In my classes they are often the first and last pose of a sequence, and one of the first things I have my private clients start doing in their home practice. Every yoga therapy session includes a twist, and I even encourage my students to do a “bed yoga” twist pose before going to sleep at night.
Spinal Twists are considered “bliss poses” because of the special effect on the mind, body and subtle body channels. A basic twists {like the seated twist shown in this photo} is the easiest and simplest pose for even the most newbie or physically limited yogi to achieve with the least effort and the MOST benefit.
I have found over the years that even a twist done imperfectly gives amazing and immediate results.  

A Bit About Twists

Types of Twists

Yoga’s spinal twists can… 

  • give the deepest physical change along your WHOLE spine of any other yoga poses
  • quiet the mind more immediately than any other kind of pose
  • massage your internal organs {which ones will depend on the focal point of the twist}
  • make you feel longer and more flexible as they create space between the vertebrae
  • balance the two main meridians or nādis {energy channels} along the spine – one relating to moon-like or feminine qualities and the other relating to sun-like or masculine qualities. 
  • cultivate a calm and relaxed state, making them great preparation for meditation!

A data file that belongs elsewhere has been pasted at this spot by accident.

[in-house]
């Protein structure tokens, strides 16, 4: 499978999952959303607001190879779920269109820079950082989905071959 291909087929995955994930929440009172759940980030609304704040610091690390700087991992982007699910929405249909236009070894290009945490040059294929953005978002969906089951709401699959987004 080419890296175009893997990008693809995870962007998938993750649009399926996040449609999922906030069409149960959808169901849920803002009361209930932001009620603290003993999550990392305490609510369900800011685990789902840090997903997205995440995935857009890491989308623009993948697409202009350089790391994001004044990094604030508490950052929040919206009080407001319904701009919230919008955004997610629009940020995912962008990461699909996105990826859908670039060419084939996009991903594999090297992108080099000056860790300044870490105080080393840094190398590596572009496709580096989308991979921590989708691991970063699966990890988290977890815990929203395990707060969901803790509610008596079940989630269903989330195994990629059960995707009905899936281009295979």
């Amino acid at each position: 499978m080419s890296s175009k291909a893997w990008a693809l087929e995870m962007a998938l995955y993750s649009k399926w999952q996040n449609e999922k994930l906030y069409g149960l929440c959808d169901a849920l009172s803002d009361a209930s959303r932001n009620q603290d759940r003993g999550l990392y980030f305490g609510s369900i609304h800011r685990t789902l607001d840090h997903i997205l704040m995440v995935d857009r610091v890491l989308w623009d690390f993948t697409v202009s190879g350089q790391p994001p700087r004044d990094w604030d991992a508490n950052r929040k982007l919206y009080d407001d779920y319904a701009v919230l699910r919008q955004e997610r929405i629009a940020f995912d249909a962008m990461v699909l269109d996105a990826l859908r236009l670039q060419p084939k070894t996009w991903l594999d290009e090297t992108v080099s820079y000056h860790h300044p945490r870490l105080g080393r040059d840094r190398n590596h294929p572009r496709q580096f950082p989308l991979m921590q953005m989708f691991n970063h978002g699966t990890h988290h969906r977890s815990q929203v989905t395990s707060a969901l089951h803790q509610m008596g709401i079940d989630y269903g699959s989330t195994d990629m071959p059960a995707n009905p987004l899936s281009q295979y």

• resolve emotional blockage locked in the physical or subtle body system
  • Reclined twists {twists in a lying down position, as in Jathara Parivrttanasana}
  • Seated twists {twists in a seated position, as in Ardha Matsyendrāsana or Parivrrta Sukhāsana}
  • Back-bending twists {more on this in a future article, but in these kinds of twists, such as Bharadvajāsana, the heart is slightly ahead of the head, as in a backbend + the spine is twisting… whoa, mind. blown. right?}
  • Forward-bending twists {here the spine is sloped in a downward angle – from mild to extreme – while the spine is twisting, as wide angle forward bend twist or Parivrtta Prasārita Padottanāsana}

More about the different effects of reclined, seated and standing āsana right here

There are many twisting poses, with lots of variations for different results, and modifications for different body-types. We can narrow twisting poses into a few categories which will be familiar to yoga teachers, and experienced students. For the beginner, I hope this inspires your knowledge of the practices you are coming to love! I’ve included the sanskrit names of poses here and there {especially for yoga teachers}… but don’t fret, the English names are fun to say too… making it sound like you are ordering some kind of yogi cocktail – eg. “half frog with a twist” or “sweet pose with a twist” {you get the picture}. 

Yoga Teachers! 
Join me for a therapeutic twists module July 11-12!  

How & When to Twist

It is important in spinal twists to be well aligned, move slowly and consciously to ensure you are moving, releasing and twisting the “stuck” or tight areas, called granthis {means knots in Sanskrit}. These include the pelvis, heart region or thorasic spine, and the base of the skull. Simultaneously, you want to be sure not to OVER-TWIST and “spring a leak” in already hypermobile areas of your spine – these are the neck and waist. Details about this in my classes and workshops on twists. But here are two tricks… {1} twist your neck LAST, and {2} don’t arch your waist.